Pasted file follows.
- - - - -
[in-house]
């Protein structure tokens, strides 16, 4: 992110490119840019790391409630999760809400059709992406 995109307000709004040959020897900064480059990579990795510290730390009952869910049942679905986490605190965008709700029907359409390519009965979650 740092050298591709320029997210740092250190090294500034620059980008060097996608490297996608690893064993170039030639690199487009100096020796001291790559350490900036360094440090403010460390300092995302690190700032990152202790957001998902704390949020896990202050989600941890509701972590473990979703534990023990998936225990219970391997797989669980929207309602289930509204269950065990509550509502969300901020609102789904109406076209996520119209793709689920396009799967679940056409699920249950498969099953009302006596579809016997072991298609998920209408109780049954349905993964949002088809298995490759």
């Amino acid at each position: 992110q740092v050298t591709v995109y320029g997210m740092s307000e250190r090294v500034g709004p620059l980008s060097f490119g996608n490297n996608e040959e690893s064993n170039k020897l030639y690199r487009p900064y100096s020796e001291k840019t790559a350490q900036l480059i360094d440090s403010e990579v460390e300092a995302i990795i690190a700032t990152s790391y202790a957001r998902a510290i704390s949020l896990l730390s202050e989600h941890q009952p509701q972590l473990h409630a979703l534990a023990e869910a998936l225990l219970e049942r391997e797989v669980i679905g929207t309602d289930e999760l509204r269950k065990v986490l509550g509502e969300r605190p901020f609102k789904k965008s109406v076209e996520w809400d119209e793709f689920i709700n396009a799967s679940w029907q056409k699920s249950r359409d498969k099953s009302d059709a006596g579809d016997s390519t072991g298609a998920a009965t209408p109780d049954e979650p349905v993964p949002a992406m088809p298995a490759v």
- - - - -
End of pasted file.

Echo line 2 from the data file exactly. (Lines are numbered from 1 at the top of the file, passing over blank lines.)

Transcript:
């Protein structure tokens, strides 16, 4: 992110490119840019790391409630999760809400059709992406 995109307000709004040959020897900064480059990579990795510290730390009952869910049942679905986490605190965008709700029907359409390519009965979650 740092050298591709320029997210740092250190090294500034620059980008060097996608490297996608690893064993170039030639690199487009100096020796001291790559350490900036360094440090403010460390300092995302690190700032990152202790957001998902704390949020896990202050989600941890509701972590473990979703534990023990998936225990219970391997797989669980929207309602289930509204269950065990509550509502969300901020609102789904109406076209996520119209793709689920396009799967679940056409699920249950498969099953009302006596579809016997072991298609998920209408109780049954349905993964949002088809298995490759």